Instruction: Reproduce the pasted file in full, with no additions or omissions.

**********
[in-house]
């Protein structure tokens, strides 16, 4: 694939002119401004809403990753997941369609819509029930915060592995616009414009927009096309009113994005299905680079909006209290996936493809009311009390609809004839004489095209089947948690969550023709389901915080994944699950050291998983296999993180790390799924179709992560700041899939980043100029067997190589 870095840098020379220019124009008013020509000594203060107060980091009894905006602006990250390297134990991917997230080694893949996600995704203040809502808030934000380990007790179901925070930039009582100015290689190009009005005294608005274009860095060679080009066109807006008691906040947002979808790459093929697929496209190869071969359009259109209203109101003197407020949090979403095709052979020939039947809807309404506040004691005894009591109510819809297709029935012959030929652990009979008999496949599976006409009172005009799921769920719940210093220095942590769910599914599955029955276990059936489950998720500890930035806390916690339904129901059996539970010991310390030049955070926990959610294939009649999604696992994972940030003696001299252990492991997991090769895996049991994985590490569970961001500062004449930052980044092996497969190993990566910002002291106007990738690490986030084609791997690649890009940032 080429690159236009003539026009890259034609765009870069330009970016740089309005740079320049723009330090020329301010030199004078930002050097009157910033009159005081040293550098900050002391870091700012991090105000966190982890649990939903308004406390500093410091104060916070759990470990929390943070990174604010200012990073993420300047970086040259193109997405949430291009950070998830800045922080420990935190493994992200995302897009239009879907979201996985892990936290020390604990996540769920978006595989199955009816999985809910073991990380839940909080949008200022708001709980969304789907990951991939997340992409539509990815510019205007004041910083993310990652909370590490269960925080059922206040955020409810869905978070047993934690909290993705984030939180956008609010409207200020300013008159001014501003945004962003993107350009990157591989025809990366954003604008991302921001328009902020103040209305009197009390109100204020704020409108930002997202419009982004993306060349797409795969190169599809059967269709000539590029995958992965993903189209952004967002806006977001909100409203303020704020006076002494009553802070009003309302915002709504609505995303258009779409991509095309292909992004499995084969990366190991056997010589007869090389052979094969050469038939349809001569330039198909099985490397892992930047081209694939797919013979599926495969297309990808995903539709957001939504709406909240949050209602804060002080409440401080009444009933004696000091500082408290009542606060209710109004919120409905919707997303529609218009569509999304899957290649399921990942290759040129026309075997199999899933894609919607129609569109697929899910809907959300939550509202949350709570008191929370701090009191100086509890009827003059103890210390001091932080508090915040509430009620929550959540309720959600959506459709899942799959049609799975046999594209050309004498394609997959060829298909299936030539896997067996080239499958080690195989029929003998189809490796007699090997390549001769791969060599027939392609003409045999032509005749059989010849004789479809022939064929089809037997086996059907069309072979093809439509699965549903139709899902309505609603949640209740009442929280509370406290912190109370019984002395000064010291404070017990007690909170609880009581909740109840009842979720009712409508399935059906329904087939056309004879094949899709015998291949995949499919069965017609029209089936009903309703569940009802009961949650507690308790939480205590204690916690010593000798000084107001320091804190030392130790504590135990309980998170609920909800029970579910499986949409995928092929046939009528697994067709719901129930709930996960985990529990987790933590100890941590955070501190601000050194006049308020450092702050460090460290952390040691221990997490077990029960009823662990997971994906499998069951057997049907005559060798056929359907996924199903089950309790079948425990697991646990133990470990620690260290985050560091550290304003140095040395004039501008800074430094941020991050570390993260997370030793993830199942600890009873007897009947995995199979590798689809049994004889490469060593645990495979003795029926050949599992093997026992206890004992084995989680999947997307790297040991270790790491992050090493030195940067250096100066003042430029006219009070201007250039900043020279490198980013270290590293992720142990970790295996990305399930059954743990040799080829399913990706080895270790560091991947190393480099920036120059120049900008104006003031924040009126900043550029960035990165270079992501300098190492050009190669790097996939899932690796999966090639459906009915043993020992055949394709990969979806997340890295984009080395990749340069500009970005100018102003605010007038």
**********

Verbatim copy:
[in-house]
């Protein structure tokens, strides 16, 4: 694939002119401004809403990753997941369609819509029930915060592995616009414009927009096309009113994005299905680079909006209290996936493809009311009390609809004839004489095209089947948690969550023709389901915080994944699950050291998983296999993180790390799924179709992560700041899939980043100029067997190589 870095840098020379220019124009008013020509000594203060107060980091009894905006602006990250390297134990991917997230080694893949996600995704203040809502808030934000380990007790179901925070930039009582100015290689190009009005005294608005274009860095060679080009066109807006008691906040947002979808790459093929697929496209190869071969359009259109209203109101003197407020949090979403095709052979020939039947809807309404506040004691005894009591109510819809297709029935012959030929652990009979008999496949599976006409009172005009799921769920719940210093220095942590769910599914599955029955276990059936489950998720500890930035806390916690339904129901059996539970010991310390030049955070926990959610294939009649999604696992994972940030003696001299252990492991997991090769895996049991994985590490569970961001500062004449930052980044092996497969190993990566910002002291106007990738690490986030084609791997690649890009940032 080429690159236009003539026009890259034609765009870069330009970016740089309005740079320049723009330090020329301010030199004078930002050097009157910033009159005081040293550098900050002391870091700012991090105000966190982890649990939903308004406390500093410091104060916070759990470990929390943070990174604010200012990073993420300047970086040259193109997405949430291009950070998830800045922080420990935190493994992200995302897009239009879907979201996985892990936290020390604990996540769920978006595989199955009816999985809910073991990380839940909080949008200022708001709980969304789907990951991939997340992409539509990815510019205007004041910083993310990652909370590490269960925080059922206040955020409810869905978070047993934690909290993705984030939180956008609010409207200020300013008159001014501003945004962003993107350009990157591989025809990366954003604008991302921001328009902020103040209305009197009390109100204020704020409108930002997202419009982004993306060349797409795969190169599809059967269709000539590029995958992965993903189209952004967002806006977001909100409203303020704020006076002494009553802070009003309302915002709504609505995303258009779409991509095309292909992004499995084969990366190991056997010589007869090389052979094969050469038939349809001569330039198909099985490397892992930047081209694939797919013979599926495969297309990808995903539709957001939504709406909240949050209602804060002080409440401080009444009933004696000091500082408290009542606060209710109004919120409905919707997303529609218009569509999304899957290649399921990942290759040129026309075997199999899933894609919607129609569109697929899910809907959300939550509202949350709570008191929370701090009191100086509890009827003059103890210390001091932080508090915040509430009620929550959540309720959600959506459709899942799959049609799975046999594209050309004498394609997959060829298909299936030539896997067996080239499958080690195989029929003998189809490796007699090997390549001769791969060599027939392609003409045999032509005749059989010849004789479809022939064929089809037997086996059907069309072979093809439509699965549903139709899902309505609603949640209740009442929280509370406290912190109370019984002395000064010291404070017990007690909170609880009581909740109840009842979720009712409508399935059906329904087939056309004879094949899709015998291949995949499919069965017609029209089936009903309703569940009802009961949650507690308790939480205590204690916690010593000798000084107001320091804190030392130790504590135990309980998170609920909800029970579910499986949409995928092929046939009528697994067709719901129930709930996960985990529990987790933590100890941590955070501190601000050194006049308020450092702050460090460290952390040691221990997490077990029960009823662990997971994906499998069951057997049907005559060798056929359907996924199903089950309790079948425990697991646990133990470990620690260290985050560091550290304003140095040395004039501008800074430094941020991050570390993260997370030793993830199942600890009873007897009947995995199979590798689809049994004889490469060593645990495979003795029926050949599992093997026992206890004992084995989680999947997307790297040991270790790491992050090493030195940067250096100066003042430029006219009070201007250039900043020279490198980013270290590293992720142990970790295996990305399930059954743990040799080829399913990706080895270790560091991947190393480099920036120059120049900008104006003031924040009126900043550029960035990165270079992501300098190492050009190669790097996939899932690796999966090639459906009915043993020992055949394709990969979806997340890295984009080395990749340069500009970005100018102003605010007038």